“What’s he babbling about?”

“That’s dialogue,” Dr. Husch said. “He seems to be inhabiting an epic fantasy story of his own creation. The only glimpse we used to have of that story was the bits of dialogue spoken by his — narrator? Character? Avatar? Barrow is playing the part, living the part, of a mighty hero, on a quest to win a great mystical treasure. Delusions of grandeur. But recently he’s been… exothermically delusional. His hallucinations are starting to break through to this world. The skulls of slain goblins, the skinned hide of a manticore — those apports were certainly of clinical interest. But when a live arc-drake appeared in his room yesterday… I grew more concerned. His dialogue indicates that the goal of his quest is to win a magical Key that will allow him to move between worlds at will.”

Marla whistled. “So you think he’s in a real place?”

Dr. Husch shook her head. “I think he’s in an imaginary place, which his psychically powerful mind is making real. And if he completes his quest, and breaches the division between reality and the contents of his own mind…” Dr. Husch shrugged. “Giants. Demons. Monsters. All of them could come pouring through my Institute. What if the triple suns of his fantasy world appeared in our sky? The gravitational consequences alone would be unfathomable.”

“Gotcha,” Marla said. “So you want me to kill him?”

“I am a doctor,” Husch said severely. “I want to cure him. Bring him back to reality.”

“I’m not much good at talk therapy,” Marla said. “I’m more of a punch-therapy girl.”

“My orderlies are capable of checking Mr. Barrow’s vital signs,” Husch said, choosing to ignore Marla. “As you may know, they are not human, but homunculi, artificial beings of limited intelligence.”

“I bet the poor bastards don’t even make minimum wage,” Marla said.

“The sorcerers who fund the Institute don’t pay me enough to hire human employees,” Husch said. “So I have to grow my staff in the basement, in vats. But they get all the lavender seeds and earthworms they can eat. At any rate, the orderlies can go into the room and check on Barrow, being mindless, but no human can go near him, not safely. Anyone who enters that room — who comes into contact with the author’s psychic field — is pulled into Barrow’s delusional world. His brother visited once, and we had to bury the poor man out back. Barrow attempts to incorporate anyone who enters his world into his storyline, and let’s just say he enjoys slaying the villains they become.”

Marla stared at her. “So you want me to go in that room, and get sucked into his fantasy world, and… cure him? Like, make him realize his world is imaginary?”

Husch shook her head. “I doubt you could convince him. He’s been the hero of that world for years. It’s more real to him than this world ever was. No, I want you to go into his fantasy world, and make sure his quest fails. I want you to be a villain he can’t defeat. One theme recurs constantly in his speech — his destiny. He is destined to win the Key of Totality, it seems. His fate has been ordained. He’s been chosen by the gods. He thinks he’s invincible, unstoppable, and right. If you defeat him, I think it might be the shock his system needs — a failure, after years of nothing but success, could force him to question his awful certainty. If you can jostle him out of his comfortable place in that world, I might be able to reach him, and bring him back to this reality.”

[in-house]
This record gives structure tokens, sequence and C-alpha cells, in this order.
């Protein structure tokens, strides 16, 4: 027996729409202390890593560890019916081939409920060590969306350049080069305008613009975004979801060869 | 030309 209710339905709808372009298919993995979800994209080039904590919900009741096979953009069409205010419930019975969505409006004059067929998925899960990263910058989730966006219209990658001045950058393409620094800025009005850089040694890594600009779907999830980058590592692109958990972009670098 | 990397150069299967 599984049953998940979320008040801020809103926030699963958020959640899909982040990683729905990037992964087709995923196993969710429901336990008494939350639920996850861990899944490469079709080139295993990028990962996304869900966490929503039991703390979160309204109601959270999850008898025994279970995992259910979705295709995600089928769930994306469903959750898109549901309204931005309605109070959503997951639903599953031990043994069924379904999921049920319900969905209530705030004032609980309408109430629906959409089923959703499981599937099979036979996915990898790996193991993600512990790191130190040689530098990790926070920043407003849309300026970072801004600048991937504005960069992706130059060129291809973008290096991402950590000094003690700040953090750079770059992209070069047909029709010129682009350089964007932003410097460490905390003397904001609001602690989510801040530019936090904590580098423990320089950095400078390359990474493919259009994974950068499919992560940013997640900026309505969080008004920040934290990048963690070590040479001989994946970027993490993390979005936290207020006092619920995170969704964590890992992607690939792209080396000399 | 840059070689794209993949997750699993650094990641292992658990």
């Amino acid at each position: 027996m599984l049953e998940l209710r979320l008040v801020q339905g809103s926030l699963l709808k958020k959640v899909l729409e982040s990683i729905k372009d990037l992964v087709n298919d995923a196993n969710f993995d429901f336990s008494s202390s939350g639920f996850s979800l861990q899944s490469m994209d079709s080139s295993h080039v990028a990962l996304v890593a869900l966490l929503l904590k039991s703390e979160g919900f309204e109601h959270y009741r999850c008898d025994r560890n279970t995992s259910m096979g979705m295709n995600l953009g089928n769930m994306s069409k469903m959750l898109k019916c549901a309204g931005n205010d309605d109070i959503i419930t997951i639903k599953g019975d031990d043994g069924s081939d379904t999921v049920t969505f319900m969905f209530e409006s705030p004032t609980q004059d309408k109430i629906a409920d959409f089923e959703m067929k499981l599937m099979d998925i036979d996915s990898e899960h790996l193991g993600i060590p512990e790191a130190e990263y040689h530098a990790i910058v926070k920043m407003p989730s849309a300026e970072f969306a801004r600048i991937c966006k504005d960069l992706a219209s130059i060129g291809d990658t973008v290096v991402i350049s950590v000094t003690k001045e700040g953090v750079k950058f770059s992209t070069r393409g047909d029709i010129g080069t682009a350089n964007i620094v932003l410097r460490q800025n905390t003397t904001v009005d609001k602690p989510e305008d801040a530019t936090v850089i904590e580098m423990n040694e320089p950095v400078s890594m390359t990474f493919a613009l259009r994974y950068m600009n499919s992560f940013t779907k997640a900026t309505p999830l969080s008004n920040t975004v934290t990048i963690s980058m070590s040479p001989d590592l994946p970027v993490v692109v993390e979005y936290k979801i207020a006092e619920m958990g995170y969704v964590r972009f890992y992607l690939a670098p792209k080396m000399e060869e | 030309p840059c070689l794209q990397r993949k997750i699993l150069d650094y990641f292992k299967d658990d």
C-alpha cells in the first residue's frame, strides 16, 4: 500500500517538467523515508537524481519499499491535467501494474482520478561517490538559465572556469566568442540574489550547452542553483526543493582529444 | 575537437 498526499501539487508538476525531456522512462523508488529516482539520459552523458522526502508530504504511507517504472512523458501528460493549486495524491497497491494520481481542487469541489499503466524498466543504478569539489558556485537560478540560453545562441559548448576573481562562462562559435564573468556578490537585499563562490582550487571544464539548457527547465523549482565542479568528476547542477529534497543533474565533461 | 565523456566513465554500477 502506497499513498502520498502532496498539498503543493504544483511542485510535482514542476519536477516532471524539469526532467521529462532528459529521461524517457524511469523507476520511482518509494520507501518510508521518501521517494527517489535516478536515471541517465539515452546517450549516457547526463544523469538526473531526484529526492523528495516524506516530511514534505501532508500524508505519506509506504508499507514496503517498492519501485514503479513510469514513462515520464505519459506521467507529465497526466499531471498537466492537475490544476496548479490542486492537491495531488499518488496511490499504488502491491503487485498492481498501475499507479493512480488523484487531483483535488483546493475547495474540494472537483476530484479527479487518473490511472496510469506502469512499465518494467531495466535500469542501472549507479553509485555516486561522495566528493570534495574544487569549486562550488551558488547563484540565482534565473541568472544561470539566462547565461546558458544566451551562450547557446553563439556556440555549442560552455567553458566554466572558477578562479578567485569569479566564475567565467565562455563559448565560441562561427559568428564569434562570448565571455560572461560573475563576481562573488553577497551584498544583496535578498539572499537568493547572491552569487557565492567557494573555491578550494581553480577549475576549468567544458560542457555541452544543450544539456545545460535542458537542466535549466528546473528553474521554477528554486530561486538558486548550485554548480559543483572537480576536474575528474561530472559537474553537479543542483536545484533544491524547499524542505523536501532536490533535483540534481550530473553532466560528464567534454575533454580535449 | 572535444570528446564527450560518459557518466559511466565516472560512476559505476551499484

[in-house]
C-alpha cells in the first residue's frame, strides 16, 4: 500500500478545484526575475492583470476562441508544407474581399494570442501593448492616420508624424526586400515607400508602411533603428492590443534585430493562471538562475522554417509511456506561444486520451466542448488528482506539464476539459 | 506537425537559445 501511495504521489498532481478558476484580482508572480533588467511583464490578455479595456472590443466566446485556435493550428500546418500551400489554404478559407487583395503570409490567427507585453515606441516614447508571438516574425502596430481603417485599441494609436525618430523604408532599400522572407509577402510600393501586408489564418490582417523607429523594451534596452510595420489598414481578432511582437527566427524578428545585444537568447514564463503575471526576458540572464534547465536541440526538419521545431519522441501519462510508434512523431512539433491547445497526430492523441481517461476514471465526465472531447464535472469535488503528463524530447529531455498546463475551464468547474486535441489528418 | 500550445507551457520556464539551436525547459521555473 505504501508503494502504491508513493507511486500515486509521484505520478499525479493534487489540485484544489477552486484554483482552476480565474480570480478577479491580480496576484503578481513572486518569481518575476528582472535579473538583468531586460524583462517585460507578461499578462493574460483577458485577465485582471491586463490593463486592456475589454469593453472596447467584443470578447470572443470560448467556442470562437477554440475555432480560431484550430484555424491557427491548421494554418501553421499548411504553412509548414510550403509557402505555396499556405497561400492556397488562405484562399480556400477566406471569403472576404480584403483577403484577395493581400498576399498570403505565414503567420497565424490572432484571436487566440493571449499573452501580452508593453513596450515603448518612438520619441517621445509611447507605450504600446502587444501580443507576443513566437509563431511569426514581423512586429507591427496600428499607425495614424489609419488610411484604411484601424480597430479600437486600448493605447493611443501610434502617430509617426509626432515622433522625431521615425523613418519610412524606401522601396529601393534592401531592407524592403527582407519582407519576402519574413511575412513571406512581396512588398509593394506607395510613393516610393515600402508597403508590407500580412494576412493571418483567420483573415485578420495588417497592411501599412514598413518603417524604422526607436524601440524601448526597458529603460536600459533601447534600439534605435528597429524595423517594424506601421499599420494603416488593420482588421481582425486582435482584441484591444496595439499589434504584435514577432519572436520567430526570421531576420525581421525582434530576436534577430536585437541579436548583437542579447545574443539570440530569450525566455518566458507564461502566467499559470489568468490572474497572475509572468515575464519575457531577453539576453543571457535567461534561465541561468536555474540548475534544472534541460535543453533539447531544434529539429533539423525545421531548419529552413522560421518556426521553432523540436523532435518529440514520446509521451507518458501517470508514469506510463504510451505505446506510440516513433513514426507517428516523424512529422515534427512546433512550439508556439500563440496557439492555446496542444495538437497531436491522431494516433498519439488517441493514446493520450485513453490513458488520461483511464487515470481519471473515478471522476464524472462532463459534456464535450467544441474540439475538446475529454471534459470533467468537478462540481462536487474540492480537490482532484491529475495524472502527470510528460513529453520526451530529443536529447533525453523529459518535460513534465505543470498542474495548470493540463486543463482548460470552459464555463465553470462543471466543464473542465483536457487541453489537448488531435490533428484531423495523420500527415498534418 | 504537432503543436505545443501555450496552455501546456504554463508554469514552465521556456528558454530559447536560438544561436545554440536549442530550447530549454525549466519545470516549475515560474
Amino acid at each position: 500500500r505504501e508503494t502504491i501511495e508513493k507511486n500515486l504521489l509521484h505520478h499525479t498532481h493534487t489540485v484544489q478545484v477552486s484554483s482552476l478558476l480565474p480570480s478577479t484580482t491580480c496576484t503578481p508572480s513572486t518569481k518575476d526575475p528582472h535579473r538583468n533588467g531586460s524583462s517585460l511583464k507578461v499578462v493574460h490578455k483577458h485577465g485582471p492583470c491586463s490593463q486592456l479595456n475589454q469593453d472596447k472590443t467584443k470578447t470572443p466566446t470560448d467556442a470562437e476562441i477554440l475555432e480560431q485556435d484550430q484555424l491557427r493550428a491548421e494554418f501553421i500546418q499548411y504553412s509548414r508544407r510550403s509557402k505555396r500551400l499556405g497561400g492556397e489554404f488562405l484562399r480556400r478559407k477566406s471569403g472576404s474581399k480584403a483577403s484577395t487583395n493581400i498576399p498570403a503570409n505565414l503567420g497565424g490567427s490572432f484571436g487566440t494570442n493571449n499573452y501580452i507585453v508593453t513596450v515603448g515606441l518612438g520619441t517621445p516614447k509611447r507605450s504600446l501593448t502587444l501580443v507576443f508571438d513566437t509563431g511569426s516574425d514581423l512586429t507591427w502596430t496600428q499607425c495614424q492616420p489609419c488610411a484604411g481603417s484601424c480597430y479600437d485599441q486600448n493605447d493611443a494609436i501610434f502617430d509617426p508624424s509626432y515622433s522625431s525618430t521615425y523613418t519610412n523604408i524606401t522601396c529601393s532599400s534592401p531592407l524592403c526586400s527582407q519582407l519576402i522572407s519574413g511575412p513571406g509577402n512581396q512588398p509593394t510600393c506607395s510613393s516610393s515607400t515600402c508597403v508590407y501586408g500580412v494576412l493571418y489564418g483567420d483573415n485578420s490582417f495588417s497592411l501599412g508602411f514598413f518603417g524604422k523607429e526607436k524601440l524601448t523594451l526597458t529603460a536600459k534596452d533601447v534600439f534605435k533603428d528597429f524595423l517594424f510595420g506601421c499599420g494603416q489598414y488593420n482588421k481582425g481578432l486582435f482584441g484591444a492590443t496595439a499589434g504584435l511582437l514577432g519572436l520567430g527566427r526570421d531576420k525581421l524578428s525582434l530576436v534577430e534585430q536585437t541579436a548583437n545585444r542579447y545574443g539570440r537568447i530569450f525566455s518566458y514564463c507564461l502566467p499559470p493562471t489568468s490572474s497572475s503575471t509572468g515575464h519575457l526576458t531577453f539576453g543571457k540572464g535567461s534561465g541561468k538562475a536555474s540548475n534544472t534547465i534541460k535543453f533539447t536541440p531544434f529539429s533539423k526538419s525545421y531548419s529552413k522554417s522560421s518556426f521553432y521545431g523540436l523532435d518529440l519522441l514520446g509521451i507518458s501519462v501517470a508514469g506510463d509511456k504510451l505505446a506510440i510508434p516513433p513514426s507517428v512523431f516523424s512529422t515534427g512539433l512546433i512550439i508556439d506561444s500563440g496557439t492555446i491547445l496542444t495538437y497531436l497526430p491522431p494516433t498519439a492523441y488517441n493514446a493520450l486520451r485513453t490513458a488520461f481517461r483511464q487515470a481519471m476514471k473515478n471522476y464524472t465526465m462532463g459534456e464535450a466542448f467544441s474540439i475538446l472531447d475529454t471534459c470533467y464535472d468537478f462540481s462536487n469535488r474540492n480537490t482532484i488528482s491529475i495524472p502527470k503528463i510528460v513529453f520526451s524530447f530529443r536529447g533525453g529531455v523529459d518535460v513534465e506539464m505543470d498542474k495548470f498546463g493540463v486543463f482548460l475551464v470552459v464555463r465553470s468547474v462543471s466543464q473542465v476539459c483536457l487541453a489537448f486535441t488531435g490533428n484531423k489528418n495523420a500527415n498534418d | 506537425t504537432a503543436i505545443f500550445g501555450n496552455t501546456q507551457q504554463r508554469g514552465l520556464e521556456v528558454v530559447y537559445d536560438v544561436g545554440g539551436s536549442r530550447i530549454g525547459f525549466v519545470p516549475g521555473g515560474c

“Huh,” Marla said. “Why me, though? Why not one of the bigtime psychics?”

“I only know of one psychic more powerful than Barrow,” Husch said. “And she’s comatose, too, mentally traumatized and locked up in another room at the Institute. I don’t need a psychic, I need a pragmatist, a tactician, a fighter — someone who never backs down, never gives up, and never stops. You have a reputation among the sorcerers who fund this Institute. They say you are a formidable operative, and you don’t know the meaning of the word ‘failure.’”

“Yeah, I must’ve skipped school the day they taught us that one. It probably doesn’t hurt that I’m an independent operator, and nobody will get too upset if you have to bury me out back, too, huh?”

“It was a factor,” Husch said. “And the fact that you possess a cloak enchanted with battle magics also helps. But mostly, it’s because of your will. Everyone says you’re pigheaded in the extreme — that an almost complete lack of magical aptitude hasn’t stopped you from becoming a formidable sorcerer, because you want it badly enough. That gives me hope that you might be able to stand up to the force of Barrow’s vision.”

“And if I can’t — what, do I get stuck there, in half-assed Narnia?”

“If you have not accomplished your goal by morning, or if you show any signs of distress, I will have one of the orderlies drag you out of Barrow’s sphere of influence. Just be sure to mention if you’re about to be murdered, hmm? I should hear your ‘dialogue’ as well as Barrow’s.”